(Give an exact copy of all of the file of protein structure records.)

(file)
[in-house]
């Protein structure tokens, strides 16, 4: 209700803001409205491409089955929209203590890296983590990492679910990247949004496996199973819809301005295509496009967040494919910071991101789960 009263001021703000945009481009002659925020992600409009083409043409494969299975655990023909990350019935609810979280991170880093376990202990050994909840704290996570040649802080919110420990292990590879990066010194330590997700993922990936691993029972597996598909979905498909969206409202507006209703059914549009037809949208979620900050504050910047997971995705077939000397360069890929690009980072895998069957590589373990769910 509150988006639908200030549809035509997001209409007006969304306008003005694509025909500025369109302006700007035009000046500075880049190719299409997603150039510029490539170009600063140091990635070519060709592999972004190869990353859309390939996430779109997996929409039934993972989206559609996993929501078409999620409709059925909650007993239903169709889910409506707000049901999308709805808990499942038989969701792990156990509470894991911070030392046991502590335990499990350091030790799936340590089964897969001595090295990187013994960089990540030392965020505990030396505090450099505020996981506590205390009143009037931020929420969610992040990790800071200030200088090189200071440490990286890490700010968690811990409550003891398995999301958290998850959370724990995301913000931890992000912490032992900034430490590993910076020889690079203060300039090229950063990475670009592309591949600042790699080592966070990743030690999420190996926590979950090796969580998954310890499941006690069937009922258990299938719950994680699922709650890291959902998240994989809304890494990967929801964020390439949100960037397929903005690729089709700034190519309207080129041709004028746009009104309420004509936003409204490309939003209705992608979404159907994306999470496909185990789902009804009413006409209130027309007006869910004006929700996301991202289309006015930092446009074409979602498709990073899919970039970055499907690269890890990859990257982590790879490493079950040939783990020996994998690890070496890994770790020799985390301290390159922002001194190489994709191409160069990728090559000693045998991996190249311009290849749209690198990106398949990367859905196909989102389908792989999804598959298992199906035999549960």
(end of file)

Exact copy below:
[in-house]
């Protein structure tokens, strides 16, 4: 209700803001409205491409089955929209203590890296983590990492679910990247949004496996199973819809301005295509496009967040494919910071991101789960 009263001021703000945009481009002659925020992600409009083409043409494969299975655990023909990350019935609810979280991170880093376990202990050994909840704290996570040649802080919110420990292990590879990066010194330590997700993922990936691993029972597996598909979905498909969206409202507006209703059914549009037809949208979620900050504050910047997971995705077939000397360069890929690009980072895998069957590589373990769910 509150988006639908200030549809035509997001209409007006969304306008003005694509025909500025369109302006700007035009000046500075880049190719299409997603150039510029490539170009600063140091990635070519060709592999972004190869990353859309390939996430779109997996929409039934993972989206559609996993929501078409999620409709059925909650007993239903169709889910409506707000049901999308709805808990499942038989969701792990156990509470894991911070030392046991502590335990499990350091030790799936340590089964897969001595090295990187013994960089990540030392965020505990030396505090450099505020996981506590205390009143009037931020929420969610992040990790800071200030200088090189200071440490990286890490700010968690811990409550003891398995999301958290998850959370724990995301913000931890992000912490032992900034430490590993910076020889690079203060300039090229950063990475670009592309591949600042790699080592966070990743030690999420190996926590979950090796969580998954310890499941006690069937009922258990299938719950994680699922709650890291959902998240994989809304890494990967929801964020390439949100960037397929903005690729089709700034190519309207080129041709004028746009009104309420004509936003409204490309939003209705992608979404159907994306999470496909185990789902009804009413006409209130027309007006869910004006929700996301991202289309006015930092446009074409979602498709990073899919970039970055499907690269890890990859990257982590790879490493079950040939783990020996994998690890070496890994770790020799985390301290390159922002001194190489994709191409160069990728090559000693045998991996190249311009290849749209690198990106398949990367859905196909989102389908792989999804598959298992199906035999549960």